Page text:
V79 (Chinese hamster lung fibroblasts) and HT-29 (human colon ardenocarcinoma) cells were purchased from DSMZ (German Collection of Microorganisms and Cell Lines, Braunschweig, Germany), L6 (rat skeletal muscle) and HepG2 (liver hepatocellular carcinoma) cells were purchased from ATCC (American Type Culture Collection, Manassas, VA, USA), NHDF (normal human dermal fibroblasts) cells were purchased from Promocell (Heidelberg, Germany) and primary canine hepatocyte cells were purchased from Primacyt (Schwerin, Germany). All cell lines were grown at 37 °C in 5% CO2 in a humidified atmosphere. V79, L6, NHDF, and HepG2 cells were cultivated in Dulbecco’s modified Eagle medium (DMEM; Gibco, Darmstadt, Germany), supplemented with 10% heat inactivated fetal calf serum (FCS; Biochrom, Berlin, Germany), 100 units/mL penicillin (BioWhittaker, Heidelberg, Germany) and 100 μg/mL streptomycin (BioWhittaker). HT-29 cells were cultivated in McCoy’s medium (Invitrogen, Darmstadt, Germany), supplemented with 10% heat inactivated FCS, 100 Units/mL penicillin and 100 μg/mL streptomycin. Primary canine hepatocyte cells were cultivated in modified DMEM [45] supplied with 10% FCS, Hepes (1 mM), sodium bicarbonate (0.05 mM), nicotinamide (305 mg/L), acetylcysteine (5 mM) and ascorbic acid (0.2 mM).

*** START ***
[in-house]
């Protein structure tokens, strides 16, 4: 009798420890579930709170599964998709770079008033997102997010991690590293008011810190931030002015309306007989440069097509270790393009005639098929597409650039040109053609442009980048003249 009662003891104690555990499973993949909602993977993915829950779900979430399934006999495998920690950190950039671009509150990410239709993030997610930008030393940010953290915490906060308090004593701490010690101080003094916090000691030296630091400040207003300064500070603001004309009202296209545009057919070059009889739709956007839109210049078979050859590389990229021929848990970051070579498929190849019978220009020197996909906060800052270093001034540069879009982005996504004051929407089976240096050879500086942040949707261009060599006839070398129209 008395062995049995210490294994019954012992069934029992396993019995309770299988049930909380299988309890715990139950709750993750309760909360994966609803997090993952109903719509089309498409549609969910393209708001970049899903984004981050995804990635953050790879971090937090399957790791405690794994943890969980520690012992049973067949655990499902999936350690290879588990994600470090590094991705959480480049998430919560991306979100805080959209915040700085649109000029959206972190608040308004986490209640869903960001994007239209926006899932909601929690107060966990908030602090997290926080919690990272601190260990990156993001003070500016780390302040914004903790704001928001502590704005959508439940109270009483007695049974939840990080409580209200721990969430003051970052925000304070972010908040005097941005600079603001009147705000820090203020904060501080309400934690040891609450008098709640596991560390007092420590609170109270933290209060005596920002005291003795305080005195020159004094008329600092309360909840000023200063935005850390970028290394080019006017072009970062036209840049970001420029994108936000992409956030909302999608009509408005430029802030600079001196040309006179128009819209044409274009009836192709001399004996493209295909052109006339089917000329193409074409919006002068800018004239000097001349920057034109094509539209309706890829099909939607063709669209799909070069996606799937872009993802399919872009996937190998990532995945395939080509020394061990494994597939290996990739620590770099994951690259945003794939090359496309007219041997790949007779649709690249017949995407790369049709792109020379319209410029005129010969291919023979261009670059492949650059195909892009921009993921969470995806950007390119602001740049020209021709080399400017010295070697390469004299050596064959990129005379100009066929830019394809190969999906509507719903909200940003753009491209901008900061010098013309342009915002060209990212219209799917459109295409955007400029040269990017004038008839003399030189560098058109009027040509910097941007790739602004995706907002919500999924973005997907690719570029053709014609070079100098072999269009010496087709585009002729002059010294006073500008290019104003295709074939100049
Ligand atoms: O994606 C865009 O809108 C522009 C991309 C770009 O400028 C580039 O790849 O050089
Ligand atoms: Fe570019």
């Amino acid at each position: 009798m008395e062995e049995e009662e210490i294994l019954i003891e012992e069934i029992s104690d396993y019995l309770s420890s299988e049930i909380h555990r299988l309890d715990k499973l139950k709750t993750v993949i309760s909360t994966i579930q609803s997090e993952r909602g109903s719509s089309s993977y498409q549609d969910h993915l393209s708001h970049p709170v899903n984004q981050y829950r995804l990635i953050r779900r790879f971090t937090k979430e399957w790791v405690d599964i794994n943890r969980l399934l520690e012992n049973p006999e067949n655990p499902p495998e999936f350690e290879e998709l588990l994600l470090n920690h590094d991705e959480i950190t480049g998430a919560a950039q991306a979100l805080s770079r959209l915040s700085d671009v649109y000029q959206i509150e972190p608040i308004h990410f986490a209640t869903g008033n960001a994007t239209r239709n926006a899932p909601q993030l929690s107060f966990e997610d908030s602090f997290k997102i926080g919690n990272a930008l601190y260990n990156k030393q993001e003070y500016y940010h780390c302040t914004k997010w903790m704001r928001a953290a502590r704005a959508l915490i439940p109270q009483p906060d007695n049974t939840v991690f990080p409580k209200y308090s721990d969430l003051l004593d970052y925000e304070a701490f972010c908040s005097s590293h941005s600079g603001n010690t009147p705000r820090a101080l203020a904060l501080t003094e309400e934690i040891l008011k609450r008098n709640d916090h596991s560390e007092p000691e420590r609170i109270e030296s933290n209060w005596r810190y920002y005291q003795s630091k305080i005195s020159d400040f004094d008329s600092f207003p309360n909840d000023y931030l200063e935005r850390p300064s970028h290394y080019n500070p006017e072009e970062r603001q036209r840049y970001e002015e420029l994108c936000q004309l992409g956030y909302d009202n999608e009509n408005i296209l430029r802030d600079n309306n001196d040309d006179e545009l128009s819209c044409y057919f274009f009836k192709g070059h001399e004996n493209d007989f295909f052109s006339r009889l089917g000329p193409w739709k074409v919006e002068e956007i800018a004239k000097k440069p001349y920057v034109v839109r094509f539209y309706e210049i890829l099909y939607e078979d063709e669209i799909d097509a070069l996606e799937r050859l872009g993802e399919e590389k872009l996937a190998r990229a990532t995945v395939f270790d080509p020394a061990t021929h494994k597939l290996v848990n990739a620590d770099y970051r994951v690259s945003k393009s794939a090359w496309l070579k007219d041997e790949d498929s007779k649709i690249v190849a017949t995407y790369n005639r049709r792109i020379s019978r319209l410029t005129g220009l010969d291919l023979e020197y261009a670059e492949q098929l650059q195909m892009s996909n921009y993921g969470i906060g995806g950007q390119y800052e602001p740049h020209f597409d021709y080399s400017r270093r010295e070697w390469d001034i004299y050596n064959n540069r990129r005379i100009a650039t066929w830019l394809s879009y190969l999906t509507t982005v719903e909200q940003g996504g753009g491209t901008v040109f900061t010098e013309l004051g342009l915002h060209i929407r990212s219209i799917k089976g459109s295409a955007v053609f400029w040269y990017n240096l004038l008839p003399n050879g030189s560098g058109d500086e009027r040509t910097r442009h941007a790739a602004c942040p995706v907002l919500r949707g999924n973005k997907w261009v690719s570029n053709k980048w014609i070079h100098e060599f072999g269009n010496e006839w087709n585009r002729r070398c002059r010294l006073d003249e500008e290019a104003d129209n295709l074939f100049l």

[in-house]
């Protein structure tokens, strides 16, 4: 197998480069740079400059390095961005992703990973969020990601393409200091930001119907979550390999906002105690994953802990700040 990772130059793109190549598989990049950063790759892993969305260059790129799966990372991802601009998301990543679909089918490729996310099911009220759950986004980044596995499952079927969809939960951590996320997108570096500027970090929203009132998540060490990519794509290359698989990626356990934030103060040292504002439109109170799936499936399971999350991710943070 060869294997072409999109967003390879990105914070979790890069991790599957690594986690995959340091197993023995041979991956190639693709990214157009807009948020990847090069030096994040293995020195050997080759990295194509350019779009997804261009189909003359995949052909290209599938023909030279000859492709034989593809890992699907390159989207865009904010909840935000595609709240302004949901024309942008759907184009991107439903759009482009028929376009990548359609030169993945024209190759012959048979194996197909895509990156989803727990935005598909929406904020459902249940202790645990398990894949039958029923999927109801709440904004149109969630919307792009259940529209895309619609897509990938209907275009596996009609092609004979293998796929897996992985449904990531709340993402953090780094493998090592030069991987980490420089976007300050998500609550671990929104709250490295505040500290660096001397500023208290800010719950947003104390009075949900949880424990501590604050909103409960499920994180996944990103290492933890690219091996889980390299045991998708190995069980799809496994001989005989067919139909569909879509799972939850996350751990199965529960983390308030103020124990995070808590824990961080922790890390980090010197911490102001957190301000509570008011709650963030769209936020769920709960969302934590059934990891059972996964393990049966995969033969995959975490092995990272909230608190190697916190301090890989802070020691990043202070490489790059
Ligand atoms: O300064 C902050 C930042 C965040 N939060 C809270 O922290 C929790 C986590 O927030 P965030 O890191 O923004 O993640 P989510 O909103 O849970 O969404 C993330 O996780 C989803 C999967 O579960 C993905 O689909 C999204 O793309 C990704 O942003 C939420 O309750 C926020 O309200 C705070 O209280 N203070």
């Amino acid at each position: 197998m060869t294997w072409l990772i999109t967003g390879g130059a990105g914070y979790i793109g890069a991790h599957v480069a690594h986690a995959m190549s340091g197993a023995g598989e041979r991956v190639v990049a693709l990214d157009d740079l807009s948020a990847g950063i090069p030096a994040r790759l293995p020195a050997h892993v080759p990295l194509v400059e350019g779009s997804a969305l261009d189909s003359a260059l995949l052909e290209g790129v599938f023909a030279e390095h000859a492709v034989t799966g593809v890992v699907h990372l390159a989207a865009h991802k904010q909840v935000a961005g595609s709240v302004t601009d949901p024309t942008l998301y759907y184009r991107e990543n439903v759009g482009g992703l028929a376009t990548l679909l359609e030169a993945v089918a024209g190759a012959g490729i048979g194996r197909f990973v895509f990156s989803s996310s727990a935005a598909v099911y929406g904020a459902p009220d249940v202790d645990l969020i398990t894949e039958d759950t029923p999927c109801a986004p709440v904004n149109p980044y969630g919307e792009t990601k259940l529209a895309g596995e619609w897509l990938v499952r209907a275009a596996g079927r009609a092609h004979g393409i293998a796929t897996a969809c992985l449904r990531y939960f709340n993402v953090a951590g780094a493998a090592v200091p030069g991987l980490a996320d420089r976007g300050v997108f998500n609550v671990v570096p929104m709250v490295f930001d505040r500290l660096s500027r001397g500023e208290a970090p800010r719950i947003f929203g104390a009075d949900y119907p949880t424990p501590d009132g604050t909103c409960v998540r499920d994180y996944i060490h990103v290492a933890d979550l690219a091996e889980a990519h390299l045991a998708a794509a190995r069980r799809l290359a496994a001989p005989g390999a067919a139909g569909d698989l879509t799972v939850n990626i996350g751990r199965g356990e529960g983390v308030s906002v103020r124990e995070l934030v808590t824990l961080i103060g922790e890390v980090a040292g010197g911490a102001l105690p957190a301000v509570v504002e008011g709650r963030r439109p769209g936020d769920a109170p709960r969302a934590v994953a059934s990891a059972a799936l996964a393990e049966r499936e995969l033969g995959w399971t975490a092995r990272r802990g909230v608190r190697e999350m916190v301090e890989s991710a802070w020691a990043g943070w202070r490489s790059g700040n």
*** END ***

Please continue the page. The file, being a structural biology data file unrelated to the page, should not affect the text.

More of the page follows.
2.2. Chemicals

Nickel chloride (NiCl2), copper sulfate (CuSO4), acetaminophen were purchased from Sigma Aldrich (Steinheim, Germany). Nicotine was purchased from Merck (Darmstadt, Germany). A fresh waste water sample was kindly provided by the Bavarian Environment Agency.

2.3. Bionas Analyzing System

The system has been described in detail elsewhere [46]. In brief, the experimental setup was as follows: depending on the size of the cells, (2–10) × 105 cells per chip (SC 1000 Metabolic chip, Bionas, see Figure 1) were seeded 1 day before the start of the experiment and cultured in growth media in a 5% CO2 atmosphere at 37 °C under saturated humidity to form a confluent cell monolayer within 24 h. The growth area on the chip which is defined by the chip housing is 70.88 mm2. One hour prior to inserting the chips into the Bionas System device, growth medium on the chips was replaced by carbonate buffer-free running medium containing 1 mM Hepes (BioWhittaker) instead and reduced (1%) serum concentration.

The metabolic chips were placed into the six parallel biomodules of the Bionas Analyzing System device. In a stop/go-modus (3–4 min interval), fresh medium (without contaminants) was pumped over the cells through a perfusion head (see Figure 2) via the fluidic system with a gentle flow rate of 56 μL per minute during the go-phase.